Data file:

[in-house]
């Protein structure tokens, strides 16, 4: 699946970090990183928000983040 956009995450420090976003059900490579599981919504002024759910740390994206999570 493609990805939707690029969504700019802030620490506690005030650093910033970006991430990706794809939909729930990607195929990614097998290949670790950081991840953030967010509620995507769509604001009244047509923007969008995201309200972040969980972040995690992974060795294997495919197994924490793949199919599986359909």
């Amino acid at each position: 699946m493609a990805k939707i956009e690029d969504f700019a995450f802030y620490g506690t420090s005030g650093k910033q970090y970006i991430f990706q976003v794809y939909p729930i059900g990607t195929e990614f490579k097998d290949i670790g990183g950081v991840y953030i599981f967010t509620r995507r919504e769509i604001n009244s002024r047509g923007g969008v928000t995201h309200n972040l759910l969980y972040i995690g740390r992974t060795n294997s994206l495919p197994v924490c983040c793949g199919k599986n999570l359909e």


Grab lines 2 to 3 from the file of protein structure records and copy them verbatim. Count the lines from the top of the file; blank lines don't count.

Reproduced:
């Protein structure tokens, strides 16, 4: 699946970090990183928000983040 956009995450420090976003059900490579599981919504002024759910740390994206999570 493609990805939707690029969504700019802030620490506690005030650093910033970006991430990706794809939909729930990607195929990614097998290949670790950081991840953030967010509620995507769509604001009244047509923007969008995201309200972040969980972040995690992974060795294997495919197994924490793949199919599986359909």
């Amino acid at each position: 699946m493609a990805k939707i956009e690029d969504f700019a995450f802030y620490g506690t420090s005030g650093k910033q970090y970006i991430f990706q976003v794809y939909p729930i059900g990607t195929e990614f490579k097998d290949i670790g990183g950081v991840y953030i599981f967010t509620r995507r919504e769509i604001n009244s002024r047509g923007g969008v928000t995201h309200n972040l759910l969980y972040i995690g740390r992974t060795n294997s994206l495919p197994v924490c983040c793949g199919k599986n999570l359909e």